AMP financial adviser and managing director of Jade Financial Group, Dianne Charman, believes this is an important issue that advisers must tackle.

“One of the key issues is that women don’t have enough in their retirement savings, they have a different work life, and I would just really encourage advisers to try and contact women as early as possible,” she says.

However, reaching and retaining more female clients is easier said than done, and that is because many are not getting the service they need or want. Advisers who are hoping for their slice of women’s growing pool of finances must change the way they communicate with female clients.

Speak their language

One of the most significant ways in which Ms Charman was able to bring more female clients into her practice was by getting involved in local women’s groups, where she offers information and support. For male advisers, who may not be able to join some of these groups, she recommends supporting them at events and such.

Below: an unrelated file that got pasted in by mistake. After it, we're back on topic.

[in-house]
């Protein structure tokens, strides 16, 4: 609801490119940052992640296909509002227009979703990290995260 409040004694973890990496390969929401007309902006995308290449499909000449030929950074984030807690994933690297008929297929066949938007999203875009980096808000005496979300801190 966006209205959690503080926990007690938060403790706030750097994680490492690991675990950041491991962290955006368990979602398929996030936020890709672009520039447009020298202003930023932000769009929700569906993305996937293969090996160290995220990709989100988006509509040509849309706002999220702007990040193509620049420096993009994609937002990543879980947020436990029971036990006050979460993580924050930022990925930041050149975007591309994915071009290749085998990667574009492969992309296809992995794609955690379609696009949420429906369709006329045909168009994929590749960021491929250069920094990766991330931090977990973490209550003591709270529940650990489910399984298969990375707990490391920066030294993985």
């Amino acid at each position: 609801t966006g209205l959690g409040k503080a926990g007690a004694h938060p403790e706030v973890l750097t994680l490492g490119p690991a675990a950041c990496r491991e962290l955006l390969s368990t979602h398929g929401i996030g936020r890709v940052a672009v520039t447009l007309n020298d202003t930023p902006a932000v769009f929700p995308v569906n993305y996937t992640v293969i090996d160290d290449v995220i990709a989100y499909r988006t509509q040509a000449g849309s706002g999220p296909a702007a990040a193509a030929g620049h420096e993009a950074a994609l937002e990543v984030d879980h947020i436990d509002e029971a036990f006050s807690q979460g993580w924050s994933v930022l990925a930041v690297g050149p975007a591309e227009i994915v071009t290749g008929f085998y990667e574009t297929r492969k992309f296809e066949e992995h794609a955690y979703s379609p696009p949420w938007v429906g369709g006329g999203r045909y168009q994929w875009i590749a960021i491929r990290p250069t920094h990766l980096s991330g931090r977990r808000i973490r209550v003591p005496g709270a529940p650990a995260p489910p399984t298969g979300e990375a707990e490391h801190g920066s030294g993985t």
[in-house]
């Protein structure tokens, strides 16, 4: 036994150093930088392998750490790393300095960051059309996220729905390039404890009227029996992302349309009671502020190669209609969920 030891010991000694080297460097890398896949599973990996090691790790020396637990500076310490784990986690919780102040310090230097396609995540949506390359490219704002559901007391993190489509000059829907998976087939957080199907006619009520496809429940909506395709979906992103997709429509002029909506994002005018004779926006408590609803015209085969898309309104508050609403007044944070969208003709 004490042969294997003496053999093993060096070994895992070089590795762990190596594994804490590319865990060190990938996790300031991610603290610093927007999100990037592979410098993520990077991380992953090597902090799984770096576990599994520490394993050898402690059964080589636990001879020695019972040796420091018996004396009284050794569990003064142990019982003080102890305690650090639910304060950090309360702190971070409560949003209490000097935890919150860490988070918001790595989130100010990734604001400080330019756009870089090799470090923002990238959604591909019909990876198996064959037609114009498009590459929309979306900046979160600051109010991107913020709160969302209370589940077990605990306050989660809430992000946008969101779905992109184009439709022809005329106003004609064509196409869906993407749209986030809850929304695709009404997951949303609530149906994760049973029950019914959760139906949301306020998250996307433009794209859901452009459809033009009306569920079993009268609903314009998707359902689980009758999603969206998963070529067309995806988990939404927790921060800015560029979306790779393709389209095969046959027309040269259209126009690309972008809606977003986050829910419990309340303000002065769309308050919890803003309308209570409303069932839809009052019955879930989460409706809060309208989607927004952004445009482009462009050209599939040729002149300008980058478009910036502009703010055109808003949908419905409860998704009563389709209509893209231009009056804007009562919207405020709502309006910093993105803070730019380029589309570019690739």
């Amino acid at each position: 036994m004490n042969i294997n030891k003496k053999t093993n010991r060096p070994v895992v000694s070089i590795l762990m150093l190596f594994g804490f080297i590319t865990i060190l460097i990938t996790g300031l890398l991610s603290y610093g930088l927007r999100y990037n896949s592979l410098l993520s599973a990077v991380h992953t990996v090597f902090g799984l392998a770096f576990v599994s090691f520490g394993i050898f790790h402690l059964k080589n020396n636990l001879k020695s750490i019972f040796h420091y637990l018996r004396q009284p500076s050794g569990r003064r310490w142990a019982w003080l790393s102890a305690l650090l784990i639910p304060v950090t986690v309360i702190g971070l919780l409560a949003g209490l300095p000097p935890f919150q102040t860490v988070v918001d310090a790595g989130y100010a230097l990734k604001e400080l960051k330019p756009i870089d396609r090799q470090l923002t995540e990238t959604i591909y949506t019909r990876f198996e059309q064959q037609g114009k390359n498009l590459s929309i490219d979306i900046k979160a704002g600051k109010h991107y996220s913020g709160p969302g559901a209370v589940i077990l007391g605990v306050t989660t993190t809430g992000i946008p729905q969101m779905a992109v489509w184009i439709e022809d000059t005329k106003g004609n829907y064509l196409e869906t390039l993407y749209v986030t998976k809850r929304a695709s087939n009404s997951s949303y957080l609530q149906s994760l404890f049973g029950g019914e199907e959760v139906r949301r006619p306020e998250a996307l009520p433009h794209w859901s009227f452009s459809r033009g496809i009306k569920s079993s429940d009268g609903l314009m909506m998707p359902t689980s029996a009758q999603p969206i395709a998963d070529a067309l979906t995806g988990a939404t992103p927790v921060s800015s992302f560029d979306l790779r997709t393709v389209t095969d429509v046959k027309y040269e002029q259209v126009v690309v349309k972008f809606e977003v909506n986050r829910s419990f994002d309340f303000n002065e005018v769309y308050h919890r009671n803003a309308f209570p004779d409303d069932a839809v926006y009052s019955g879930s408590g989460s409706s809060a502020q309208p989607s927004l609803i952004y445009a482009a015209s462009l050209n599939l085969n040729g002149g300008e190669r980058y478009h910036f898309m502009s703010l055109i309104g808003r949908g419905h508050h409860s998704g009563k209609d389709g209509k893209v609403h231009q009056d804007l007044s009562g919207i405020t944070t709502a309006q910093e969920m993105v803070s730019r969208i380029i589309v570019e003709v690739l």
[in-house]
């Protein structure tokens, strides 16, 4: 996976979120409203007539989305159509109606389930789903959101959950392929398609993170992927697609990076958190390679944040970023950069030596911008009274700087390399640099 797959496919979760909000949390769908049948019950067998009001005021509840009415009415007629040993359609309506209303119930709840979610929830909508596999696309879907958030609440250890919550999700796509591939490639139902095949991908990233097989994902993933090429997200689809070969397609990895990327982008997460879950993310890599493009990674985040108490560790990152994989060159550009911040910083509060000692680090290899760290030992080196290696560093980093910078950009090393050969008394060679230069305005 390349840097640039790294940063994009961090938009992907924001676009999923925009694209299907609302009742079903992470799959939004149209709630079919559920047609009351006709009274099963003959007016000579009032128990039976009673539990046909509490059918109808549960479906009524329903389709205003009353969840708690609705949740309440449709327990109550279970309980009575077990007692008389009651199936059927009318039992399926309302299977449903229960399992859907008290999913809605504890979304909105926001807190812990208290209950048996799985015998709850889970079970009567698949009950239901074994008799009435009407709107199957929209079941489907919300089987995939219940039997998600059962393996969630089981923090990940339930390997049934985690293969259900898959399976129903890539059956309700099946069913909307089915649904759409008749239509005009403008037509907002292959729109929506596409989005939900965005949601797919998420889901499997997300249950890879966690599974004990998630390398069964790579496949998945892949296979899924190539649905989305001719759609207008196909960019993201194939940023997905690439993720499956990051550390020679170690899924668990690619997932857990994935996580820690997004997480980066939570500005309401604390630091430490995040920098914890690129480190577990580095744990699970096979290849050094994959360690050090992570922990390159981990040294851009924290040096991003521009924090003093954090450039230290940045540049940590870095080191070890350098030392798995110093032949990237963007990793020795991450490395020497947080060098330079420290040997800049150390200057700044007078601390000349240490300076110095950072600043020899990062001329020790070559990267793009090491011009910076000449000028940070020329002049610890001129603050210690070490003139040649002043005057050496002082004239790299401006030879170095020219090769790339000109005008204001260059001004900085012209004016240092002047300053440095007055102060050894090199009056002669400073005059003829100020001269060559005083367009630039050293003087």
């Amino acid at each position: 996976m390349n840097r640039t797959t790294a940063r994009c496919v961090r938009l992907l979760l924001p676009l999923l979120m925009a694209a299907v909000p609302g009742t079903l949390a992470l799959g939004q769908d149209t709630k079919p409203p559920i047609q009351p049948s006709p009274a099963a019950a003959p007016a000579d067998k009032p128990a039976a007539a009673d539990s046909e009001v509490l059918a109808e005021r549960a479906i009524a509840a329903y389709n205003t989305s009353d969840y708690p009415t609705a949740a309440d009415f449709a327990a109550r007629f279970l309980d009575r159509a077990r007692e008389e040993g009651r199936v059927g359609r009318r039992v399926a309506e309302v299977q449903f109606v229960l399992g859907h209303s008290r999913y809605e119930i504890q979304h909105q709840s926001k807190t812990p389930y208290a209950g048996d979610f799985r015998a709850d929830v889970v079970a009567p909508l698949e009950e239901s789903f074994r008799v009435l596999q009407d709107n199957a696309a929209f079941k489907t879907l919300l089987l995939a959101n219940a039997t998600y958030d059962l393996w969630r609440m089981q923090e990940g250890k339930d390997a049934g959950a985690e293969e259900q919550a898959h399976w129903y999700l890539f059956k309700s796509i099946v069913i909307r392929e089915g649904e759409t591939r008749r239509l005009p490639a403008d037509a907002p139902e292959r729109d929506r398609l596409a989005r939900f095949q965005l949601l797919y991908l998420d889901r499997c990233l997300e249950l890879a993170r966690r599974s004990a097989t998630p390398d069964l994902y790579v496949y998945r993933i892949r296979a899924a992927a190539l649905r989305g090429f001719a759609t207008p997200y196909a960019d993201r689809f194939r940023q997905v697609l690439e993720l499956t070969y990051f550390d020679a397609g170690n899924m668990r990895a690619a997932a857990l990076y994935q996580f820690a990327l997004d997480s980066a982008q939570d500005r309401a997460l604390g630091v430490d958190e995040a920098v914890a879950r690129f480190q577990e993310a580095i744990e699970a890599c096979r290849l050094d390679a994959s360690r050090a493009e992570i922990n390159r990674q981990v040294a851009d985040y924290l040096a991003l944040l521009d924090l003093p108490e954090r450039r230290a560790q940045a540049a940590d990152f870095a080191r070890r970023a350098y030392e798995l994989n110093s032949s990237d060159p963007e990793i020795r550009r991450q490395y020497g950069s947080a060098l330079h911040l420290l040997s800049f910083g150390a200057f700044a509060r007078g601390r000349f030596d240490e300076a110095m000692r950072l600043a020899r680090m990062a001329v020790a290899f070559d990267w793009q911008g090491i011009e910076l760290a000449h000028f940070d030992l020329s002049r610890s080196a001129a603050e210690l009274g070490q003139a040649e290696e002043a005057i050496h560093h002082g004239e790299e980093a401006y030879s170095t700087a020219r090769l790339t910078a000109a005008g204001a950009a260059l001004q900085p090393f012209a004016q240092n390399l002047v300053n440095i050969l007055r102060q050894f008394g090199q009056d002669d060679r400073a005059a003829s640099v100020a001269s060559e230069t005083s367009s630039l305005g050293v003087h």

However, it is important to be “genuinely interested” in what those groups are trying to achieve, Mr Charman adds.

“If you really want to work with women, the best way is to understand what their issues are. And if you’re aligned to some of those issues, then there’s a good match,” she says.

“As soon as you’re disingenuous about it, it’s not going to work.”

In addition to finding mutual interests, advisers should strive to form strong relationships with their female clients – a tactic Ms Charman believes can add value to the service.